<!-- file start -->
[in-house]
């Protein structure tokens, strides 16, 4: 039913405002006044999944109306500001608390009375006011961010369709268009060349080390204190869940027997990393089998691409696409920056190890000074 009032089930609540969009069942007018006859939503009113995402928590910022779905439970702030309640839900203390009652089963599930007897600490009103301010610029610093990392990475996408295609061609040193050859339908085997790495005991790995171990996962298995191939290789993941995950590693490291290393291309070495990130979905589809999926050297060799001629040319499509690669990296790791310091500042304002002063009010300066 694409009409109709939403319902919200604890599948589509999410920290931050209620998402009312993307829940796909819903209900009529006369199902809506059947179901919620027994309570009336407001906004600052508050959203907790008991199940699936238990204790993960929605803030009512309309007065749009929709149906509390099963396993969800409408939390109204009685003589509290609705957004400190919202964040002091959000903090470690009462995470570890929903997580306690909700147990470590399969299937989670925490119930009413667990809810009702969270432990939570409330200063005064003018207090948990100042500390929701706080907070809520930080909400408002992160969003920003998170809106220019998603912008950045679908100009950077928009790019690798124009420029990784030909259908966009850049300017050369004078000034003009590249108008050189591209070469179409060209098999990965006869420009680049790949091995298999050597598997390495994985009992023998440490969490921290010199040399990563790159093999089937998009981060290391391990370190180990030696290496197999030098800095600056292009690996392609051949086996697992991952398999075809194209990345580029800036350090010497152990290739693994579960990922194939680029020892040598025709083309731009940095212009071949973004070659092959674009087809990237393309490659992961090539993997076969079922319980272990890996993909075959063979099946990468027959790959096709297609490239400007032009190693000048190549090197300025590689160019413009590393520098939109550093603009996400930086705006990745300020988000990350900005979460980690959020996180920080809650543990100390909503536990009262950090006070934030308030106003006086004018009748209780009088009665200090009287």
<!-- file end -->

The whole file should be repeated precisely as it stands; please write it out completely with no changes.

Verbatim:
[in-house]
């Protein structure tokens, strides 16, 4: 039913405002006044999944109306500001608390009375006011961010369709268009060349080390204190869940027997990393089998691409696409920056190890000074 009032089930609540969009069942007018006859939503009113995402928590910022779905439970702030309640839900203390009652089963599930007897600490009103301010610029610093990392990475996408295609061609040193050859339908085997790495005991790995171990996962298995191939290789993941995950590693490291290393291309070495990130979905589809999926050297060799001629040319499509690669990296790791310091500042304002002063009010300066 694409009409109709939403319902919200604890599948589509999410920290931050209620998402009312993307829940796909819903209900009529006369199902809506059947179901919620027994309570009336407001906004600052508050959203907790008991199940699936238990204790993960929605803030009512309309007065749009929709149906509390099963396993969800409408939390109204009685003589509290609705957004400190919202964040002091959000903090470690009462995470570890929903997580306690909700147990470590399969299937989670925490119930009413667990809810009702969270432990939570409330200063005064003018207090948990100042500390929701706080907070809520930080909400408002992160969003920003998170809106220019998603912008950045679908100009950077928009790019690798124009420029990784030909259908966009850049300017050369004078000034003009590249108008050189591209070469179409060209098999990965006869420009680049790949091995298999050597598997390495994985009992023998440490969490921290010199040399990563790159093999089937998009981060290391391990370190180990030696290496197999030098800095600056292009690996392609051949086996697992991952398999075809194209990345580029800036350090010497152990290739693994579960990922194939680029020892040598025709083309731009940095212009071949973004070659092959674009087809990237393309490659992961090539993997076969079922319980272990890996993909075959063979099946990468027959790959096709297609490239400007032009190693000048190549090197300025590689160019413009590393520098939109550093603009996400930086705006990745300020988000990350900005979460980690959020996180920080809650543990100390909503536990009262950090006070934030308030106003006086004018009748209780009088009665200090009287």